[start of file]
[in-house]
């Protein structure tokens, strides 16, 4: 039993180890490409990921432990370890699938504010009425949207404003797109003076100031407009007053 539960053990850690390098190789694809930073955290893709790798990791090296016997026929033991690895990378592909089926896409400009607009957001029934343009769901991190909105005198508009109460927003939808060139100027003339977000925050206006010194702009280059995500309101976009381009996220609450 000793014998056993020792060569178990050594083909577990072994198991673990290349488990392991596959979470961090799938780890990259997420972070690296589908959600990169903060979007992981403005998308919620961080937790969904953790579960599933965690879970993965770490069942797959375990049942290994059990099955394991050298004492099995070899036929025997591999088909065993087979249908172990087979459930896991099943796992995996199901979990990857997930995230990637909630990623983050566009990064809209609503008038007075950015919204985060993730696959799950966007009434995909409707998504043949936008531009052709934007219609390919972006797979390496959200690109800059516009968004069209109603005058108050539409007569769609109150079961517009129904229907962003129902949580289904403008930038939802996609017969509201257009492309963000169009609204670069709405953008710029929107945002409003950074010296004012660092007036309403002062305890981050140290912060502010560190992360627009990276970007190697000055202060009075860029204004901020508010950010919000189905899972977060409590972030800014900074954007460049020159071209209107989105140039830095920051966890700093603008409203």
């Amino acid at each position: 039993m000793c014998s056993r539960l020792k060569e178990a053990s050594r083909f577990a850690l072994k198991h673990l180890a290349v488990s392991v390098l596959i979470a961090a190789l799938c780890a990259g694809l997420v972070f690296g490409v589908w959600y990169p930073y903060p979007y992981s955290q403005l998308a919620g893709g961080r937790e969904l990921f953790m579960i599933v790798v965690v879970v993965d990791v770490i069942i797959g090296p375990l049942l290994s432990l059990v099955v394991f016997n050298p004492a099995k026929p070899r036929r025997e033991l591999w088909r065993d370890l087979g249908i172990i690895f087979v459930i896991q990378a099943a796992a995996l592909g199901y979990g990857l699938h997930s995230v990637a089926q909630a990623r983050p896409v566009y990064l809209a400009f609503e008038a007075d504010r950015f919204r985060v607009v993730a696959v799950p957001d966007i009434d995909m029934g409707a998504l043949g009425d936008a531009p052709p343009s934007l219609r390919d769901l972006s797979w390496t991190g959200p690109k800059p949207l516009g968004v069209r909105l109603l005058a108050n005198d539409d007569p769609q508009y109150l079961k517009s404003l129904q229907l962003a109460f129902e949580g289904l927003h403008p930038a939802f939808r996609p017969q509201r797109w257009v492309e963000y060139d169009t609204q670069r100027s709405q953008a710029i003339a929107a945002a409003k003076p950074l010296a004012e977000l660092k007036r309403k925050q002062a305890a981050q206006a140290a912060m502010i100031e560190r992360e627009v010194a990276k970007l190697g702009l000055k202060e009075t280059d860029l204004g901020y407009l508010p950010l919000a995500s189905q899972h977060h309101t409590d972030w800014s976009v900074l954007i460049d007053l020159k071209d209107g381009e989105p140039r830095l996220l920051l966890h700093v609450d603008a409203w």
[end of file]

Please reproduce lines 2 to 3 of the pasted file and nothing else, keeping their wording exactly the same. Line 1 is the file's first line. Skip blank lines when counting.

């Protein structure tokens, strides 16, 4: 039993180890490409990921432990370890699938504010009425949207404003797109003076100031407009007053 539960053990850690390098190789694809930073955290893709790798990791090296016997026929033991690895990378592909089926896409400009607009957001029934343009769901991190909105005198508009109460927003939808060139100027003339977000925050206006010194702009280059995500309101976009381009996220609450 000793014998056993020792060569178990050594083909577990072994198991673990290349488990392991596959979470961090799938780890990259997420972070690296589908959600990169903060979007992981403005998308919620961080937790969904953790579960599933965690879970993965770490069942797959375990049942290994059990099955394991050298004492099995070899036929025997591999088909065993087979249908172990087979459930896991099943796992995996199901979990990857997930995230990637909630990623983050566009990064809209609503008038007075950015919204985060993730696959799950966007009434995909409707998504043949936008531009052709934007219609390919972006797979390496959200690109800059516009968004069209109603005058108050539409007569769609109150079961517009129904229907962003129902949580289904403008930038939802996609017969509201257009492309963000169009609204670069709405953008710029929107945002409003950074010296004012660092007036309403002062305890981050140290912060502010560190992360627009990276970007190697000055202060009075860029204004901020508010950010919000189905899972977060409590972030800014900074954007460049020159071209209107989105140039830095920051966890700093603008409203």
């Amino acid at each position: 039993m000793c014998s056993r539960l020792k060569e178990a053990s050594r083909f577990a850690l072994k198991h673990l180890a290349v488990s392991v390098l596959i979470a961090a190789l799938c780890a990259g694809l997420v972070f690296g490409v589908w959600y990169p930073y903060p979007y992981s955290q403005l998308a919620g893709g961080r937790e969904l990921f953790m579960i599933v790798v965690v879970v993965d990791v770490i069942i797959g090296p375990l049942l290994s432990l059990v099955v394991f016997n050298p004492a099995k026929p070899r036929r025997e033991l591999w088909r065993d370890l087979g249908i172990i690895f087979v459930i896991q990378a099943a796992a995996l592909g199901y979990g990857l699938h997930s995230v990637a089926q909630a990623r983050p896409v566009y990064l809209a400009f609503e008038a007075d504010r950015f919204r985060v607009v993730a696959v799950p957001d966007i009434d995909m029934g409707a998504l043949g009425d936008a531009p052709p343009s934007l219609r390919d769901l972006s797979w390496t991190g959200p690109k800059p949207l516009g968004v069209r909105l109603l005058a108050n005198d539409d007569p769609q508009y109150l079961k517009s404003l129904q229907l962003a109460f129902e949580g289904l927003h403008p930038a939802f939808r996609p017969q509201r797109w257009v492309e963000y060139d169009t609204q670069r100027s709405q953008a710029i003339a929107a945002a409003k003076p950074l010296a004012e977000l660092k007036r309403k925050q002062a305890a981050q206006a140290a912060m502010i100031e560190r992360e627009v010194a990276k970007l190697g702009l000055k202060e009075t280059d860029l204004g901020y407009l508010p950010l919000a995500s189905q899972h977060h309101t409590d972030w800014s976009v900074l954007i460049d007053l020159k071209d209107g381009e989105p140039r830095l996220l920051l966890h700093v609450d603008a409203w």